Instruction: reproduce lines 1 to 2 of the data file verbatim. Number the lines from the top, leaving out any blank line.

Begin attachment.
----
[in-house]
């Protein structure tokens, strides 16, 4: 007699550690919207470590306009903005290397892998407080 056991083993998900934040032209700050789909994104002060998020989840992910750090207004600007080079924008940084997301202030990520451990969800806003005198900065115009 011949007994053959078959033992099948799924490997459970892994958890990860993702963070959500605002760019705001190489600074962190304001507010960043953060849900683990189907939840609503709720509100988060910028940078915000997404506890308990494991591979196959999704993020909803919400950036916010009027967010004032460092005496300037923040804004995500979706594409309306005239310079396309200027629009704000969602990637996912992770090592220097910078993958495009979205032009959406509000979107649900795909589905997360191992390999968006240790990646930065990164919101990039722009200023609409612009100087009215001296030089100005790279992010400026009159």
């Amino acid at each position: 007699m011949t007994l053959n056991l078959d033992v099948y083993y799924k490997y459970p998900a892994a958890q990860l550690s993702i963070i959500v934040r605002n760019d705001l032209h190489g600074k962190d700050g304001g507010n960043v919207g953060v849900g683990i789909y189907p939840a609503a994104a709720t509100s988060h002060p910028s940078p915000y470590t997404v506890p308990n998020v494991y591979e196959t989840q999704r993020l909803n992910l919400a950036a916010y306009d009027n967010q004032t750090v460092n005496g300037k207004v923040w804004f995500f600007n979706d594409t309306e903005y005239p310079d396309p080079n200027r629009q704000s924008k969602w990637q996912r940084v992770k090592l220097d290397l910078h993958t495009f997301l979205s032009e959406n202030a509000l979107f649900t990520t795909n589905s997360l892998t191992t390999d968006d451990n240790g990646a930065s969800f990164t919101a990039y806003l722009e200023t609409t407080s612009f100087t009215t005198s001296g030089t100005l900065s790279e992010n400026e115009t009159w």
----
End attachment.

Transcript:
[in-house]
């Protein structure tokens, strides 16, 4: 007699550690919207470590306009903005290397892998407080 056991083993998900934040032209700050789909994104002060998020989840992910750090207004600007080079924008940084997301202030990520451990969800806003005198900065115009 011949007994053959078959033992099948799924490997459970892994958890990860993702963070959500605002760019705001190489600074962190304001507010960043953060849900683990189907939840609503709720509100988060910028940078915000997404506890308990494991591979196959999704993020909803919400950036916010009027967010004032460092005496300037923040804004995500979706594409309306005239310079396309200027629009704000969602990637996912992770090592220097910078993958495009979205032009959406509000979107649900795909589905997360191992390999968006240790990646930065990164919101990039722009200023609409612009100087009215001296030089100005790279992010400026009159």